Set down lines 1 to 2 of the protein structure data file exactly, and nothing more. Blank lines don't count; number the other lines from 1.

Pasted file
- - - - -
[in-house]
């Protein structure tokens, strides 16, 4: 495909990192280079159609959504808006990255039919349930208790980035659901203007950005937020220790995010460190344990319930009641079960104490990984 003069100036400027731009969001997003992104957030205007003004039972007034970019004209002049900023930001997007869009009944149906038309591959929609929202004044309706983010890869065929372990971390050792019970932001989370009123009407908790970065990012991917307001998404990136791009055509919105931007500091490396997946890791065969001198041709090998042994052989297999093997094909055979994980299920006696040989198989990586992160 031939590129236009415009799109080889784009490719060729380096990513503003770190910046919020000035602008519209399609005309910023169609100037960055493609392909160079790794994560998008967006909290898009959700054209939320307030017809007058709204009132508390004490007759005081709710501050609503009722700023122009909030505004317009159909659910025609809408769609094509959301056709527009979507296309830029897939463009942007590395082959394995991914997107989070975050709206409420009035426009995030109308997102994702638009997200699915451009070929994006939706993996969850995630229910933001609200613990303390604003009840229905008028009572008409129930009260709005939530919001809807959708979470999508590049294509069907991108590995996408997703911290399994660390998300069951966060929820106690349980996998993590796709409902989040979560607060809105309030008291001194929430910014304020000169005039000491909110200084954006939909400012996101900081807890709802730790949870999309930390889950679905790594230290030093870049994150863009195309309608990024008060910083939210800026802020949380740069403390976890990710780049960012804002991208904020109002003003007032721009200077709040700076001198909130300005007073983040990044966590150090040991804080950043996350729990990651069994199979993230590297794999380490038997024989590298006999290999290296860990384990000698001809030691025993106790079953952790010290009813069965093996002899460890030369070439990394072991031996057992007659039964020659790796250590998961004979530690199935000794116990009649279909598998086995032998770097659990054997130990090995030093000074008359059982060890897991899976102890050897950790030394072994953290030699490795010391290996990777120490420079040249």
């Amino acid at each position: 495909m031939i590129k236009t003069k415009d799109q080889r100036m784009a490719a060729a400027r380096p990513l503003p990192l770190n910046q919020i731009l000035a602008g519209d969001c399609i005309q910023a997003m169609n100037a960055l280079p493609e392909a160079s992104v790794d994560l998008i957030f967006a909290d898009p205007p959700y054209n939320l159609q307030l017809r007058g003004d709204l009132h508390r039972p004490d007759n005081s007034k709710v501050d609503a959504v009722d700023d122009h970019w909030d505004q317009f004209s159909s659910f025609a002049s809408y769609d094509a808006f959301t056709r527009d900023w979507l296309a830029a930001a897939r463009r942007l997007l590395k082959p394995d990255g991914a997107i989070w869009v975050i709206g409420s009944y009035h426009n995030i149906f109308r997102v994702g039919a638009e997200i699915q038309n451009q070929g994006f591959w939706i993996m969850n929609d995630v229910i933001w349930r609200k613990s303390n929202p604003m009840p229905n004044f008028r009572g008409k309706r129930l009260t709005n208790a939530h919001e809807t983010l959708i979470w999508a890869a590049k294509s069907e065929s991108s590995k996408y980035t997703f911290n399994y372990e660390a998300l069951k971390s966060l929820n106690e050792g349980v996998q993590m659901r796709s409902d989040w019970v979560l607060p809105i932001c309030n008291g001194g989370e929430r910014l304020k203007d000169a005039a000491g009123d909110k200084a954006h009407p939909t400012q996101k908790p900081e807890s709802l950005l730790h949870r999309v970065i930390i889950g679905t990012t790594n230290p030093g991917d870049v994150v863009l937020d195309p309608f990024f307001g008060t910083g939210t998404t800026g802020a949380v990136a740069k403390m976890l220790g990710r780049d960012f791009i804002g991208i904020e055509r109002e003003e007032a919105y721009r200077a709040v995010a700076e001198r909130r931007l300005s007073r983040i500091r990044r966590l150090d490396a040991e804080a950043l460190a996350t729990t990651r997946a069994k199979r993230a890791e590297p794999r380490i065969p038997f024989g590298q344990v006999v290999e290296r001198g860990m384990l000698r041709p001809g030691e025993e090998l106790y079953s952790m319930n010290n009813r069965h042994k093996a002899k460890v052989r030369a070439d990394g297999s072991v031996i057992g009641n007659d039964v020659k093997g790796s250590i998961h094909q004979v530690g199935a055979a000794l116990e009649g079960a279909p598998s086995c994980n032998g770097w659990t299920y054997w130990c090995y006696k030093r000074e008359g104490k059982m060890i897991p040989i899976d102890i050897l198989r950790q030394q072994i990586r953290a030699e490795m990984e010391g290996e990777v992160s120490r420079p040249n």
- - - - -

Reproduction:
[in-house]
């Protein structure tokens, strides 16, 4: 495909990192280079159609959504808006990255039919349930208790980035659901203007950005937020220790995010460190344990319930009641079960104490990984 003069100036400027731009969001997003992104957030205007003004039972007034970019004209002049900023930001997007869009009944149906038309591959929609929202004044309706983010890869065929372990971390050792019970932001989370009123009407908790970065990012991917307001998404990136791009055509919105931007500091490396997946890791065969001198041709090998042994052989297999093997094909055979994980299920006696040989198989990586992160 031939590129236009415009799109080889784009490719060729380096990513503003770190910046919020000035602008519209399609005309910023169609100037960055493609392909160079790794994560998008967006909290898009959700054209939320307030017809007058709204009132508390004490007759005081709710501050609503009722700023122009909030505004317009159909659910025609809408769609094509959301056709527009979507296309830029897939463009942007590395082959394995991914997107989070975050709206409420009035426009995030109308997102994702638009997200699915451009070929994006939706993996969850995630229910933001609200613990303390604003009840229905008028009572008409129930009260709005939530919001809807959708979470999508590049294509069907991108590995996408997703911290399994660390998300069951966060929820106690349980996998993590796709409902989040979560607060809105309030008291001194929430910014304020000169005039000491909110200084954006939909400012996101900081807890709802730790949870999309930390889950679905790594230290030093870049994150863009195309309608990024008060910083939210800026802020949380740069403390976890990710780049960012804002991208904020109002003003007032721009200077709040700076001198909130300005007073983040990044966590150090040991804080950043996350729990990651069994199979993230590297794999380490038997024989590298006999290999290296860990384990000698001809030691025993106790079953952790010290009813069965093996002899460890030369070439990394072991031996057992007659039964020659790796250590998961004979530690199935000794116990009649279909598998086995032998770097659990054997130990090995030093000074008359059982060890897991899976102890050897950790030394072994953290030699490795010391290996990777120490420079040249």